Look at them, slumped in the corner there.
Ears pounded and mouse-bitten,
ragged legs askew. Rubber lips kissing
cold cement. Even here, among the abandoned,
they are twice forsaken:
the coffee cup, chipped to a wobble,
is ever at hand; the faded sweater
desires shoulders, sure,
but a hanger anyway does the trick;
even that flattened football
fairly whistles with tossed potential.
What is it that goes out of dolls ?
They have never been more
than what they are ? How is it that now
they look less? Don’t look,
says the mother, left arm crooked
and loaded with a dozen pairs of slacks.
Honey, if they scare you, just look
the other way. Her little girl knows already
we’re only going the one way,
and so takes the measure of these
one-eyed, earless, hacked-bald dolls—
takes a step closer, her own rubber soles
kiss-kissing cold cement.
On every one
she’s put a price tag. Oh, sure,
as old alphabet blocks go
this clown’s lips still strawberry,
each tree green and tall—
but why is S twenty cents ?
And why, Q, are you
a dime less demanding?
Or Mister Victory,
upright V, with your violet ink
and predictable violin,
why do you
deserve not just a dime
but a dozen cents? It doesn’t
make any sense. Though maybe
her first husband was a Leon
or a Larry—
and that’s why L
is had now for the linty nickel
at the bottom of my pocket.
Wayne, it says, on the back of the upright mirror,
in blue crayon. The woman
at the shoebox till, hair crimped and bleached,
can’ t be more than twenty-four.
I don’t hear a thing from the house. And too,
there are the toys—
yellow dumptruck without a wheel,
box of just-worn baseballs. Those few pairs
of some small boy’ s patch-kneed jean s. Where,
oh where, can he be? God
of garage sales, of Jefferson Airplane 8-tracks,
of mismatched rose-patterned plates,
of shave-cream bottles shaped like rocket ships
and stilettos red as sour candy, of sixteen neon t-shirts
imploring one and all to Eat at Jake’s,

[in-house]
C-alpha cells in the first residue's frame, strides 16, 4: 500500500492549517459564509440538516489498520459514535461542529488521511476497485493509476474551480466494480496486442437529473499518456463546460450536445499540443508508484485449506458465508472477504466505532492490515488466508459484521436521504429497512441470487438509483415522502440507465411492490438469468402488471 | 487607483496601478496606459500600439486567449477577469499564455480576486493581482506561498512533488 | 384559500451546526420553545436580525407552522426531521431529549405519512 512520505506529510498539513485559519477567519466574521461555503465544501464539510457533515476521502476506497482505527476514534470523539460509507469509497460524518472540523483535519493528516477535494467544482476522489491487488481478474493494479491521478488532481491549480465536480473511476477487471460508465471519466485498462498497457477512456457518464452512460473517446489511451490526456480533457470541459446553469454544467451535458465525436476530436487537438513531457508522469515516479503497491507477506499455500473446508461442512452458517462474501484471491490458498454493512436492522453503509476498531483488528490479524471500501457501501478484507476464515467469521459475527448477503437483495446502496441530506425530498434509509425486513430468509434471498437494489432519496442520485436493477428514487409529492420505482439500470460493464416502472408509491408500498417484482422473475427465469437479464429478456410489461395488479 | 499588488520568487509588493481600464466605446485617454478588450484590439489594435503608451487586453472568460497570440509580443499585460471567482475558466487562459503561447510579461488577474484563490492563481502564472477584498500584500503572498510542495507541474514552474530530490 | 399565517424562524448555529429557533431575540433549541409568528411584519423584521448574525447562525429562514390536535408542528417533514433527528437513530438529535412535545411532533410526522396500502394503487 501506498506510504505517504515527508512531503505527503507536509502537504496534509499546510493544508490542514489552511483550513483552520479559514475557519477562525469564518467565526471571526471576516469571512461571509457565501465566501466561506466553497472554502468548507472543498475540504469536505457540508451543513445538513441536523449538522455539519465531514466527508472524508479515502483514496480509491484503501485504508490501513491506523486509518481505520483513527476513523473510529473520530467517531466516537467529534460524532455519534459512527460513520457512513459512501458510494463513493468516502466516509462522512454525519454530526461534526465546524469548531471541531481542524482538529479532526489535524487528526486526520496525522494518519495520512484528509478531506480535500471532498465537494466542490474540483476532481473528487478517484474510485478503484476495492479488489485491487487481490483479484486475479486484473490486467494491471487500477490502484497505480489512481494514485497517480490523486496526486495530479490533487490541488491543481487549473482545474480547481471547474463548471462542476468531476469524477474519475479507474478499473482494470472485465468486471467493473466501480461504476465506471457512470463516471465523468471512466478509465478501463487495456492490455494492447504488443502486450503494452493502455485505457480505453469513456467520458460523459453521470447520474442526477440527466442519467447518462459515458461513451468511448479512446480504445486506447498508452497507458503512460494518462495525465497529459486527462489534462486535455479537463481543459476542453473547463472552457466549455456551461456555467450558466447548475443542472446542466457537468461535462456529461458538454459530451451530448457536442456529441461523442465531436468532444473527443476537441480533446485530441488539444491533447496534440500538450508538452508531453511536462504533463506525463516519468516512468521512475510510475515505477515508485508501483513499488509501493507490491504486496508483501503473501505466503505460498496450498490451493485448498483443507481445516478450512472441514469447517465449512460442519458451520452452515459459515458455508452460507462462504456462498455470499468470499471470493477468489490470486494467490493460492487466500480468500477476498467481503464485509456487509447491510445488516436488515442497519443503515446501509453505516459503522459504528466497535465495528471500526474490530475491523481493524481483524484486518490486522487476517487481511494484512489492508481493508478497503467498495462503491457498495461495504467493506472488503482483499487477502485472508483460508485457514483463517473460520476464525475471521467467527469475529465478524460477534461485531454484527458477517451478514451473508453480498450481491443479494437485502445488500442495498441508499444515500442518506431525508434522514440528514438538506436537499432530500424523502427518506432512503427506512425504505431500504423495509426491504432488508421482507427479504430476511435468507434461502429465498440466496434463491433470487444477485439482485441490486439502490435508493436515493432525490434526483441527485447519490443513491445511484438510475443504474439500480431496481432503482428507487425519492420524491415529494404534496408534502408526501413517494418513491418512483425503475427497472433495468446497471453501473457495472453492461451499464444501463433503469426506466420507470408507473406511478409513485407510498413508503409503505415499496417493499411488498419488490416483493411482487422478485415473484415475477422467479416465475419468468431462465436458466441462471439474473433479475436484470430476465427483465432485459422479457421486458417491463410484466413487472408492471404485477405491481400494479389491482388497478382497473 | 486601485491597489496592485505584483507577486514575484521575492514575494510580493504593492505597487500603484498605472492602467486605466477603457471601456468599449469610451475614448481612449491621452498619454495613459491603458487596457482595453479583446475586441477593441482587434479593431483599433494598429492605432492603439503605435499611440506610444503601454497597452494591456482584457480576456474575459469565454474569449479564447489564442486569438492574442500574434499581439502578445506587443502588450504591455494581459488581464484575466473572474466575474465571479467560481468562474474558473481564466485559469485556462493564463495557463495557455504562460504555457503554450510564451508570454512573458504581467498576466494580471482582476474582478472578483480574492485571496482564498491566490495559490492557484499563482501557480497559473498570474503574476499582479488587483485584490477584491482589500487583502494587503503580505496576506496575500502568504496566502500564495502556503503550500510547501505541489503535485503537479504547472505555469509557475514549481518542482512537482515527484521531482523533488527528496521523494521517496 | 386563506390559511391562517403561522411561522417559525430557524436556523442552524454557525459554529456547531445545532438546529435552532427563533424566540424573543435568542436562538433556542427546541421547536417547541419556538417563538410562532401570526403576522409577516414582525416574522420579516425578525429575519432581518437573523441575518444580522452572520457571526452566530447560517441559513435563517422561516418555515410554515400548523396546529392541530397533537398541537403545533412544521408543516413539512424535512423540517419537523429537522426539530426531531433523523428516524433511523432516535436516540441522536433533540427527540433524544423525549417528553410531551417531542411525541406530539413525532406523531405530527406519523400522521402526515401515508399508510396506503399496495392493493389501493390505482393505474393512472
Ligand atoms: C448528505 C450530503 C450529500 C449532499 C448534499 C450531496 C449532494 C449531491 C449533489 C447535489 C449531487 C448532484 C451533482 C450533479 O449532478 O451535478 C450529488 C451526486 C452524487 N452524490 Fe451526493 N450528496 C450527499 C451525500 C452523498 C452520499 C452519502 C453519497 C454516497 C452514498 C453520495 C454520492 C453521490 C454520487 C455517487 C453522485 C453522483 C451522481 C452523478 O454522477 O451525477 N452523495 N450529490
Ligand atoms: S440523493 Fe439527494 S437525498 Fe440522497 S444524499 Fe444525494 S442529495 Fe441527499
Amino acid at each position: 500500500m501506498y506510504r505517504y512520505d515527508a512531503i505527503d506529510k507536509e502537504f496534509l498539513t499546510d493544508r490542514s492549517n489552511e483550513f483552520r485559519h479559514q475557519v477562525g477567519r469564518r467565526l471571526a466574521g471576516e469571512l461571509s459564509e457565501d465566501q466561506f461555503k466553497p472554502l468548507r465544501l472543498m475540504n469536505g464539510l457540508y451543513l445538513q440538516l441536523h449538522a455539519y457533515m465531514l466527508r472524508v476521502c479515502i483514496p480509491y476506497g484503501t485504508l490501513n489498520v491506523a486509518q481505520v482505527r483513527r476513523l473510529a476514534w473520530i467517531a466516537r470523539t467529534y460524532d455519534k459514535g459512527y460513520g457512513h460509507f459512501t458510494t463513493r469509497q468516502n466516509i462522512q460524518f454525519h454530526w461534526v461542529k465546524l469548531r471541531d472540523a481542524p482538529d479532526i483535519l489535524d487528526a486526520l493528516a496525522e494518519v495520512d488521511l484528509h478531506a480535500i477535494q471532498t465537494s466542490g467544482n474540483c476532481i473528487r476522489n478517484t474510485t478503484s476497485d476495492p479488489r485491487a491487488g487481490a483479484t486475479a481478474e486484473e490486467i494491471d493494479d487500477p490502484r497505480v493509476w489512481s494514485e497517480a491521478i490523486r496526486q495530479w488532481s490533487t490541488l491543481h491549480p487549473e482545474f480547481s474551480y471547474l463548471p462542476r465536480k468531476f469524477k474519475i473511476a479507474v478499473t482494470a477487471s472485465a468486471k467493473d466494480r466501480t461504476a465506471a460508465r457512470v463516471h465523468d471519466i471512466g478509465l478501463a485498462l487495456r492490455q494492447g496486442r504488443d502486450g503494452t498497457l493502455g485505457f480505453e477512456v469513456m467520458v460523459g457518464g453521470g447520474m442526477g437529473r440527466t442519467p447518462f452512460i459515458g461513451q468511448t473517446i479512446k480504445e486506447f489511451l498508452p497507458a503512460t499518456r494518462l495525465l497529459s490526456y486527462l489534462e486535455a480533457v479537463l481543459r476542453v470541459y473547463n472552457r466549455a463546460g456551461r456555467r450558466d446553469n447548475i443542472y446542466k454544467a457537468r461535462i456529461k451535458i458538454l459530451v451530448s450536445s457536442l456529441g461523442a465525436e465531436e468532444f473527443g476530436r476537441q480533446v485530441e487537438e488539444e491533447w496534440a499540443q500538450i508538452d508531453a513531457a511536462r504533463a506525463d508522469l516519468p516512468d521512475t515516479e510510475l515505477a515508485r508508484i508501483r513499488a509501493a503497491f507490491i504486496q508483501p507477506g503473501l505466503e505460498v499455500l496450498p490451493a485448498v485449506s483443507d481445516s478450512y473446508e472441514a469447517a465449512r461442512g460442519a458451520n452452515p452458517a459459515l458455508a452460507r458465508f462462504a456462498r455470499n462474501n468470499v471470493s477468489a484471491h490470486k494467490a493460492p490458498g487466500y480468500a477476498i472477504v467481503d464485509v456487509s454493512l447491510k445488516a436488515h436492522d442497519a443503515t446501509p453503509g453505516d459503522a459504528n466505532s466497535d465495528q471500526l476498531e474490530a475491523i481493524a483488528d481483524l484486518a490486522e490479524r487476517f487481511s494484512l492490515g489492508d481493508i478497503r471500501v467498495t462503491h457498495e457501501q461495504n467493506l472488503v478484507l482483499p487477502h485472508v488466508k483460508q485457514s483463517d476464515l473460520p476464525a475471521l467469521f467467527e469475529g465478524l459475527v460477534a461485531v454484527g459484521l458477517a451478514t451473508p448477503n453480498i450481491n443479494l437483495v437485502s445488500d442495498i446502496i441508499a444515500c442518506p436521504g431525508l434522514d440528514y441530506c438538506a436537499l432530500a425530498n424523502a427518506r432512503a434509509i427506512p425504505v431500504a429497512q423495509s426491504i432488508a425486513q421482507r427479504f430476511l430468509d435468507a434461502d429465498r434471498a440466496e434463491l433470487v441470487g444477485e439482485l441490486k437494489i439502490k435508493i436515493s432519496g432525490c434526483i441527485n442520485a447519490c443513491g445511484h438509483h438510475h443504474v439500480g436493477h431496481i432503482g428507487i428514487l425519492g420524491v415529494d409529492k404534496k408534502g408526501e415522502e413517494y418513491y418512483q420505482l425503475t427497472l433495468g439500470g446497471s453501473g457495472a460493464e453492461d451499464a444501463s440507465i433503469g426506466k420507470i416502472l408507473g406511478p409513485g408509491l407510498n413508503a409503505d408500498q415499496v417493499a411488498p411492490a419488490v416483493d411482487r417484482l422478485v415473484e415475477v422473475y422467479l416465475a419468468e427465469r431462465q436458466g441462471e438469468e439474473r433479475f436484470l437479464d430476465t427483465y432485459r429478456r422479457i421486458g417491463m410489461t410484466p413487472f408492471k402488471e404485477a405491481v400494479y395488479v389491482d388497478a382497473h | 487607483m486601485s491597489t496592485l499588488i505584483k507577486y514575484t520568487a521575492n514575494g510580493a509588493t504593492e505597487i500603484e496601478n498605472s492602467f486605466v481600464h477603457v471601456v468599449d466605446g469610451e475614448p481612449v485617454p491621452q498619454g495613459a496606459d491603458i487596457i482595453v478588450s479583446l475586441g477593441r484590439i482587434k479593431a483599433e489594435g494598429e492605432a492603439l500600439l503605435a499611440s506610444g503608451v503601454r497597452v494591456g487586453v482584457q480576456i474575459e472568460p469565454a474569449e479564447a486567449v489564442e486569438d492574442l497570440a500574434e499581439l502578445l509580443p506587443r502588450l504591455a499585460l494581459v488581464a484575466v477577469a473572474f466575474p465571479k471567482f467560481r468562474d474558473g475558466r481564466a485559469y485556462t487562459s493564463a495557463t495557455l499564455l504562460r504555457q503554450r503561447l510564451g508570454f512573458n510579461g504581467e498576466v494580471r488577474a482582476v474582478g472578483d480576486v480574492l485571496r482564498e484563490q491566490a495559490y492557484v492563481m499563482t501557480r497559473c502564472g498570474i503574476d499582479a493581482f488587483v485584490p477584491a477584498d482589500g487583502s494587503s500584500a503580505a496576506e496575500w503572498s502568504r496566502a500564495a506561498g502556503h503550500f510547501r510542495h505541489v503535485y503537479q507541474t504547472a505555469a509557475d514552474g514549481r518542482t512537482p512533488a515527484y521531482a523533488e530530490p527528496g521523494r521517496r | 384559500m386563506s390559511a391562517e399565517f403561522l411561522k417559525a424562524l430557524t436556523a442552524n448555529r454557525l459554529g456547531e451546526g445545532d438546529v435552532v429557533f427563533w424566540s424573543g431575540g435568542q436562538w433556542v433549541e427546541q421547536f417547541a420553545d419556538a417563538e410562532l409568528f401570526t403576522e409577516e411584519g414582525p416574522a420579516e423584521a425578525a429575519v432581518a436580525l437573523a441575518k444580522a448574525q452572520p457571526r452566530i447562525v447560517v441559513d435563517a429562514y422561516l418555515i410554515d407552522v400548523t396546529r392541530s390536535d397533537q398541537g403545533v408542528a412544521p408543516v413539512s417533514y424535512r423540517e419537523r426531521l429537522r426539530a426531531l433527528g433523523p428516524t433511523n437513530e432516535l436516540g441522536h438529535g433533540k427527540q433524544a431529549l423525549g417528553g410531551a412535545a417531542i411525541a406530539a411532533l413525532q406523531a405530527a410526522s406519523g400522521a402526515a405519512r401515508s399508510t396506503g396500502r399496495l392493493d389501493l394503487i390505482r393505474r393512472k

of just-a-dollar, three-for-one, you-won’t-find-another,
of all things culled from basement closet corners,
of all things wearing a decade’s furze of dust,
of all things justly and unjustly
junked—I pray now, here, in this stranger’s
strange garage, for this one, whose blue name
Iowans are easy, all smiles
and apologies, but the nicest set of drawers I’ve found,
of course, belongs to the Italian down the street—
all his eighty years
and ninety-eight pounds given to rage,
rage at whatever idiocy
the new day brings. Today,
I offer thirty. His old face fists,
his two fists like birds shot dead. You think
my things are not so nice? You think
I sell this good thing I bought in Omaha
with my own money? Bought when I was young too?
When I was man as you? That’s what you think?
Thirty-two fifty. You haul it out yourself.
It’s gotten darker than I hoped. And so,
after fingering for hours
the hidden, homely things of these—
my towns-men and -women—
I’m on my way back home. Before I left,
you said, Only what’s on the list.
And because I love you, I promised,
though right off I think you’ll understand
these LP’s—look here,
Little Feat’s Dixie Chicken—
couldn’t be passed up. The Jimmy Carter
coffee cup? That may be a stretch—
but it was only fifty cents. And for a buck
I got this charcoal grill shaped like a can of Pabst—
can you believe it? Just a buck! Yes,
I found a rocking chair, changing table, swing
and bouncing seat. Yes, now we’re ready. Yes,
I’m happy as can be. Yes, yes, life is made
of castoff things. God, yes—we need that yellow pail!
It’s for him. To carry things in. Whoever he is,
whatever he needs to carry.
Joe Wilkins is the author of a memoir, The Mountain and the Fathers, and a collection of poems, Killing the Murnion Dogs. He lives with his wife, son, and daughter in north Iowa. You can find him online at joewilkins.org.